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A Brief History of Electronic Music

When you look at the history of electronic music it's quite unclear about when exactly it did emerge but it seems the first experiments with electronic sound generators took place as early as the mid-late 19th century.


Electronic music is produced using a variety of sounds picked up from microphones, electronic oscillators, computer installations and microprocessors and it was around the 1980's when synthesisers and drum machines became an integral part to the way culture music was produced.

In 1928 the theremin became patented after its inventor Leon Theremin introduced the device (originally called the etherophone) which is controlled without physical contact as the antennas of the device pick up frequencies from near contact. If you want to understand the science behind it check out this short but descriptive video:


In essence the concept of the theremin is "Invisible electrical oscillations created between two antennas can be played with a hand as it bends the pitch."


Not long after the theremin the French inventor Friedrich Trautwein created the trautonium (in Berlin - home of techno!)... and this was essentially the first synthesiser, except played with a wire instead of keys.


The Hammond organ followed as an instrument which developed an alternative sound to a church organ and was widely used within jazz, blues and funk music throughout the mid 30's onwards. Following that electroacoustic music was being explored in the US.

In Europe and specifically Germany the game between hammond organs and ring modulators had begun and during the 70's it's said to have been suggested that Kraftwerk developed a specific sound that paved the way for electronic music.


"It has been argued in the press that Kraftwerk is the most important music group since the Beatles. Less debatable is the fact that what the Beatles are to rock music, Kraftwerk is to electronic dance music," according to The New York Times. It expanded by saying "The band laid down a blueprint for the music's future, developing an automated, impersonal sound that although it seems ultra-intellectual and European, slipped across barriers of race, class and nationality like mercury."... Quite powerful when you think about it.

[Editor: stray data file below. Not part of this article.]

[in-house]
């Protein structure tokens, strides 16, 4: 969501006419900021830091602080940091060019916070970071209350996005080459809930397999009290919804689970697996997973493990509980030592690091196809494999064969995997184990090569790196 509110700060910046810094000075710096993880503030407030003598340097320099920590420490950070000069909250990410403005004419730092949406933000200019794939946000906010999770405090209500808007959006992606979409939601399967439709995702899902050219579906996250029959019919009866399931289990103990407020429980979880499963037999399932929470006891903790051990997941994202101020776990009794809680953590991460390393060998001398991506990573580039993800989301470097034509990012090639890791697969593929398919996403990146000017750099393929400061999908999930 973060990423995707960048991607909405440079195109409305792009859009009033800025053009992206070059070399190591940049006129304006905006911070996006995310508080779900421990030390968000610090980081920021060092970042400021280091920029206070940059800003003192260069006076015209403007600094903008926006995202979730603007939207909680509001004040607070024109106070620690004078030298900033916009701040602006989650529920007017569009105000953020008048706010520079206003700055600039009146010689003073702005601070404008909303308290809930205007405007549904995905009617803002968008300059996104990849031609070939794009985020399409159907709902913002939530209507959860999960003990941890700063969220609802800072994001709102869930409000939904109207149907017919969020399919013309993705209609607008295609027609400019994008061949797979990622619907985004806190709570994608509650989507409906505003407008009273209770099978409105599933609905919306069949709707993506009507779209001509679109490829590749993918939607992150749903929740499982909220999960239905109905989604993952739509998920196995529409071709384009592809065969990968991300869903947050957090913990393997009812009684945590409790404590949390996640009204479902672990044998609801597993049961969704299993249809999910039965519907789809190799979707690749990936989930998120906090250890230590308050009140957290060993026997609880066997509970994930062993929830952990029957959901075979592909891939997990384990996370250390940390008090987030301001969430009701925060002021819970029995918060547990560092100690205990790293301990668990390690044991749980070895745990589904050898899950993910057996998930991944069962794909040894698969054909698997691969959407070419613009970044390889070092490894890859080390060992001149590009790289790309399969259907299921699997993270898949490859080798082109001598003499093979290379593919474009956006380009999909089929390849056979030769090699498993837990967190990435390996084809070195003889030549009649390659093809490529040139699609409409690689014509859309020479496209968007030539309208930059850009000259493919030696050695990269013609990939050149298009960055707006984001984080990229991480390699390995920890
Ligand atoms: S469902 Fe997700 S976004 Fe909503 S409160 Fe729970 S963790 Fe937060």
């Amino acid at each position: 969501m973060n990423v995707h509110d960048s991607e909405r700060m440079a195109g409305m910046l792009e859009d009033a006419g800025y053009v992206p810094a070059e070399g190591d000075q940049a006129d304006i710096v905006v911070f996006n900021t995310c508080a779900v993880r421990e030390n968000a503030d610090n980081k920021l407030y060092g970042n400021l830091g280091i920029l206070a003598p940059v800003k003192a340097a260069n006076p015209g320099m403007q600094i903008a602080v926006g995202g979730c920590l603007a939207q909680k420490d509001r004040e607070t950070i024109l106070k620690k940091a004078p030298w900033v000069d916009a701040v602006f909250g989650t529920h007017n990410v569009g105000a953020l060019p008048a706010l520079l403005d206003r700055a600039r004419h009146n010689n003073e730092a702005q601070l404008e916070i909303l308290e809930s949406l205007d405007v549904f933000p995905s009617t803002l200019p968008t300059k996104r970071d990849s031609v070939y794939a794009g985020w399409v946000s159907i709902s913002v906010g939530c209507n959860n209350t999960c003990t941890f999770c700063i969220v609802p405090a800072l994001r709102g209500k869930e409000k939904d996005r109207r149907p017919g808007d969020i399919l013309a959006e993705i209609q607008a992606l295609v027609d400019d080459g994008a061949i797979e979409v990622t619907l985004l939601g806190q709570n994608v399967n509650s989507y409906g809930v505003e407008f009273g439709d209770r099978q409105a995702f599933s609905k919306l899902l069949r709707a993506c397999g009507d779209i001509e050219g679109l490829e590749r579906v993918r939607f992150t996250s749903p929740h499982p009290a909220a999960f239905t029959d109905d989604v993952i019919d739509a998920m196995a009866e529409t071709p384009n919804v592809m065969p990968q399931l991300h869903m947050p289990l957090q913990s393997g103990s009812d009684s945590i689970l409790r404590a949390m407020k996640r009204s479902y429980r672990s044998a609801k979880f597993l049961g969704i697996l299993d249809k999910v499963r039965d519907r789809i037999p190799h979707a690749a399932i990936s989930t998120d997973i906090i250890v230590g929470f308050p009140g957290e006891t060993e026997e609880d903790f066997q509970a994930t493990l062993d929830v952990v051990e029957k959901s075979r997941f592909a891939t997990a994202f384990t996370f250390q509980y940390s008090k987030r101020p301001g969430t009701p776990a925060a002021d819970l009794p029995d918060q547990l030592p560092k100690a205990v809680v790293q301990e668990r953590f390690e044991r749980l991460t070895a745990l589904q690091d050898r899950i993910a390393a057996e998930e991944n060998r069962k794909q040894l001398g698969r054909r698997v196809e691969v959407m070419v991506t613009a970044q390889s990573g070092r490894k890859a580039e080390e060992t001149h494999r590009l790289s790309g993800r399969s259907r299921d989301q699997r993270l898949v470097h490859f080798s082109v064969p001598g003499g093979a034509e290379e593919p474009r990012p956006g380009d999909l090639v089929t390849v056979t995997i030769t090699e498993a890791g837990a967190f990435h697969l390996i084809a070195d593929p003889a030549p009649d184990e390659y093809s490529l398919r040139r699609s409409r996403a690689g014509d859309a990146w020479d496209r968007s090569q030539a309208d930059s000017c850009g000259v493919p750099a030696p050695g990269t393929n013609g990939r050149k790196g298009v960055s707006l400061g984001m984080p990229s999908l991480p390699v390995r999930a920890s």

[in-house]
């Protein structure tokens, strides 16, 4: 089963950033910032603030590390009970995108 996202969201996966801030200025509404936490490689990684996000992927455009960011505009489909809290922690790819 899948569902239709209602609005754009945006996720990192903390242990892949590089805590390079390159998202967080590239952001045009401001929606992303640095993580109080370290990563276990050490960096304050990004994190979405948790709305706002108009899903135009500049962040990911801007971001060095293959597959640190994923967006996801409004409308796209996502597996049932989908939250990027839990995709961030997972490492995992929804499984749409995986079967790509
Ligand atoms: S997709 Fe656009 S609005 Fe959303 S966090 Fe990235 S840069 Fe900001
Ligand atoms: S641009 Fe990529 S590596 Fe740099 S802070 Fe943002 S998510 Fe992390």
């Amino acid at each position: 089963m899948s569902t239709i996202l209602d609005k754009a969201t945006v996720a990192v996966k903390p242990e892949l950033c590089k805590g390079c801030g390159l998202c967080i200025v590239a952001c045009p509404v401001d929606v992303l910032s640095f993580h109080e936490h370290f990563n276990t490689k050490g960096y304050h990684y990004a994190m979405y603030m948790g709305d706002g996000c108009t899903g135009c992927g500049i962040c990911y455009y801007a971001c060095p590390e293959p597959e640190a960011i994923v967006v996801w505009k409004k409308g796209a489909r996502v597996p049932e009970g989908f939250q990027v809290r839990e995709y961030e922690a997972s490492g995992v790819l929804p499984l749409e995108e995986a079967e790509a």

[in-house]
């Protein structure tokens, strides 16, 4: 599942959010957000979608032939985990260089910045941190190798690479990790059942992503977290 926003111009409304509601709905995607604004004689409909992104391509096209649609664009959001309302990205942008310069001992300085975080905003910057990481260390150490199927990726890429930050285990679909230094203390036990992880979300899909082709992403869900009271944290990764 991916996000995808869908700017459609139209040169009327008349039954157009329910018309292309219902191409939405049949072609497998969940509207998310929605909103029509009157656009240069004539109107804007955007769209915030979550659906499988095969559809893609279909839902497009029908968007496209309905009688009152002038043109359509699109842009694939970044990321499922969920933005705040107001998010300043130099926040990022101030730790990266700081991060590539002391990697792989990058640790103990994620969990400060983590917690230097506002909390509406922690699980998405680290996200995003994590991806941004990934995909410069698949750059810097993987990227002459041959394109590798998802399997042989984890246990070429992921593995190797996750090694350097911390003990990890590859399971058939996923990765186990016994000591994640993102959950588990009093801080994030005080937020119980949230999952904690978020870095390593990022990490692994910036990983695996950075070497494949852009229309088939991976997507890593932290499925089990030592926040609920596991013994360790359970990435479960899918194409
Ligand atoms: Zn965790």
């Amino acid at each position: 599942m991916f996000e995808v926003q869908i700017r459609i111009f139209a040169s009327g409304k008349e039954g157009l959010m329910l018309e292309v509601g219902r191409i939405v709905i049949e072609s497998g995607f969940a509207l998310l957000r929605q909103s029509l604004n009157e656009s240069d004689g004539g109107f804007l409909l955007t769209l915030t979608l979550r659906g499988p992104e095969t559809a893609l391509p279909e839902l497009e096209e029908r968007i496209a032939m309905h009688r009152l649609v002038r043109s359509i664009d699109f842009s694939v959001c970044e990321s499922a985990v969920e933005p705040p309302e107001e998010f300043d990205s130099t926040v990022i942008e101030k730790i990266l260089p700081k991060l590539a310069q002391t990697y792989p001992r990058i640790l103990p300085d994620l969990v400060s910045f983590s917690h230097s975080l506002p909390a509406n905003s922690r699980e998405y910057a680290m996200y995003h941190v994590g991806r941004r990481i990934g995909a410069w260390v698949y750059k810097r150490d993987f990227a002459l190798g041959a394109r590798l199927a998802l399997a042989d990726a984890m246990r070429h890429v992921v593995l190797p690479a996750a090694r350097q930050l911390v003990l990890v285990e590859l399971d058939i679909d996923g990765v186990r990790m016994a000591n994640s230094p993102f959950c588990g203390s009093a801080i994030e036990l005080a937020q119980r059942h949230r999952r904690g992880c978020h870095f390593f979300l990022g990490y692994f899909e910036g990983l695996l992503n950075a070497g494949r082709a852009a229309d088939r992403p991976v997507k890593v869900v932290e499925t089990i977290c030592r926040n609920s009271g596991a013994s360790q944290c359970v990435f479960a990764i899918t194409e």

Their sound resonated across the likes of icons like David Bowie, New Order, Joy Division and many more and in France naming Jean Michel Jarre, Laurent Garnier and Daft Punk to name a few.

In the US areas famous for House music included Chicago and Detroit where parties were popping up frequently and as we previously mentioned Berlin became the capital for Techno.


Recent exhibitions exploring musical graduation throughout the ages include 'Electro. From Kraftwerk to Techno' held in Düsseldorf Kunstpalast. This particular exhibition was conceived by Musée de la Musique – Philharmonie de Paris, produced and adapted it in collaboration with Kunstpalast. The Düsseldorf show was conceived in close cooperation with Ralf Hütter - one half of Kraftwerk. It took place between December 2021 and has just, this month, finished its residency.

Another significant feature is the Museum of Modern Electronic Music in Frankfurt, Germany, opened this year by the infamous Sven Vath and visual artist Tobias Rehberger. Just a glimpse at the website takes you on a journey through music. No doubt a visit in person will take you into the realms of a newfound sonic reflection.


The following is the promotional video for this museum and more details for the exhibition can be found here.


Have great weekend...


... and don't forget this weekend is the last weekend of the month, where Sunday Sessions takes place live between 11.00-13.00. This weekend we introduce to you Good Health. Good Wealth:

Set a reminder on your phone now!

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